As an adjective American is:
1. Of or relating to the United States of America or its people, language, or culture.
2. Of or relating to North or South America, the West Indies, or the Western Hemisphere.
As a noun American is:
A native or inhabitant of America.
A citizen of the United States.

Then the boy asked, What is America then?, and the wise man looked at the dictionary again:
1. The United States.
2. also the Americas. The landmasses and islands of North America, Central America, and South America.

Confused, the boy asked, Does the term american refers solely to a us citizen or to any person in North, Central or South America?
The wise man replied: What do you think?, and the boy answered: It is clear to me that while the term american is used to refers to us citizens, one can also use it to refer to any person who is from that continent too, the boy thought for a while and asked the wise man, Am I right?, and he replied: But of course.
The boy wondered, why is it that some people refuse to acknowledge the fact that the term american refers not only to US citizens but to anyone of the American continent?, but then sadly, the boy understood, that it is the calamity of ignorance.
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Old 02-10-2003, 03:17 AM   #20
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Originally posted by Ran
OK, just to astonish everyone, I'm going to disagree with Artanis!
Hear, hear! Now we're getting somewhere!
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I don't really see the Valar's primary problem as selfishness. I see it more as timidity, or "lack of estel (hope)", as Maedhros quoted. IOW, not trusting in Ilvatar to take care of things as they step out and actively fight evil.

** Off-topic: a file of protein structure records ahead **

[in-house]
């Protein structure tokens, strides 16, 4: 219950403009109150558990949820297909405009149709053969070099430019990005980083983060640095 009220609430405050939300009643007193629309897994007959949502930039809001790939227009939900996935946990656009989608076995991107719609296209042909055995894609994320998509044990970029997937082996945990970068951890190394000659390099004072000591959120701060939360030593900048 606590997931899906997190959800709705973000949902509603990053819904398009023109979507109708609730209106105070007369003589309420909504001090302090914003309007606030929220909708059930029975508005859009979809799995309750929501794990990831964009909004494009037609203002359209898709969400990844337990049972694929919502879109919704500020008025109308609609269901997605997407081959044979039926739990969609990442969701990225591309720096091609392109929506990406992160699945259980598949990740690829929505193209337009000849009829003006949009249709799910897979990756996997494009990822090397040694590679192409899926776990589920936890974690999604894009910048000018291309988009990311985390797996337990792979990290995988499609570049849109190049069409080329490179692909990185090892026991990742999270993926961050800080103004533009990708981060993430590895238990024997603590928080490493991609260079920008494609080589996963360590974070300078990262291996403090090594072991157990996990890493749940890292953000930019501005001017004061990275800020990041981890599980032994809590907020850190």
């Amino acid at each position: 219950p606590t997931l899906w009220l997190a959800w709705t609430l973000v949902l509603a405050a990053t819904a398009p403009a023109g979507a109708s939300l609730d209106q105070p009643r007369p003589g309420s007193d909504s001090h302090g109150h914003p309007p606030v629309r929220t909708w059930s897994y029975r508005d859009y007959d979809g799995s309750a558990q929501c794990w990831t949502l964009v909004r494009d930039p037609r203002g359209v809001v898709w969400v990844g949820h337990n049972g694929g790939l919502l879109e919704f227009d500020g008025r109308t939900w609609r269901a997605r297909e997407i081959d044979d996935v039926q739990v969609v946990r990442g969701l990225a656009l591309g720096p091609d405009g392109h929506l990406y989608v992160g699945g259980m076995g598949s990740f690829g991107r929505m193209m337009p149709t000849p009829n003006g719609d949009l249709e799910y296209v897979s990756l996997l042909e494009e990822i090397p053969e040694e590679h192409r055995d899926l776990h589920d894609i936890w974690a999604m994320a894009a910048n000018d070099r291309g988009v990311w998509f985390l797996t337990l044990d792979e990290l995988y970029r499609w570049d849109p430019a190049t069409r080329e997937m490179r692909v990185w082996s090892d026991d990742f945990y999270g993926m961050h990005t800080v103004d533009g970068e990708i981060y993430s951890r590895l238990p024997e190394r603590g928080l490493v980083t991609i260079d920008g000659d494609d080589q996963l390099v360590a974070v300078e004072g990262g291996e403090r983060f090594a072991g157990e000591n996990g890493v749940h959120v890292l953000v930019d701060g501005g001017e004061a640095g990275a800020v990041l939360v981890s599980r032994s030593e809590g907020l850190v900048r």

But even if they could not trust Ilvatar to aid them in war, how could they just retreat from everything? Real valour is to fight on even when there's no hope left, not even Estel. But the Valar fled and created a paradise for themselves, and laid the rest of the world more or less open to Melkor.
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Then Manw said to the Valar: 'This is the counsel of Ilvatar in my heart: that we should take up again the mastery of Arda, at whatsoever cost, and deliver the Quendi from the shadow of Melkor.'
The phrase 'take up again' implies to me that the Valar had earlier abandoned their task.

Maedhros, I would say Ilvatar could not be wrong, simply because He is setting the standard of 'rightness'. If Ilvatar could be wrong, it would imply a power even greater than Him.

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Originally posted by Erniel
The Valar wanted to preserve all they could. I wonder if that isn't a trait they passed on to the Elves. If I think of Galadriel I remember how she wanted to preserve the beauty of Lothlorien forever. It is in my eyes also a negative effect from moving the Elves to Valinor. While Valinor is eternally beautiful and undying, the mortal lands 'die' and are reborn each series of seasons. After their stay in Valinor it seemed as if there were but little Elves who could enjoy those constant changes of the world. Which is sad if those lands were indeed intended for the Elves in the first place. In a way it's tainting the gift.
Good observation Erniel The Moriquendi were happier in Middle-Earth, weren't they?

azalea, I like your thoughts about how the Valar's actions would resemble Gandalf vielding the One Ring.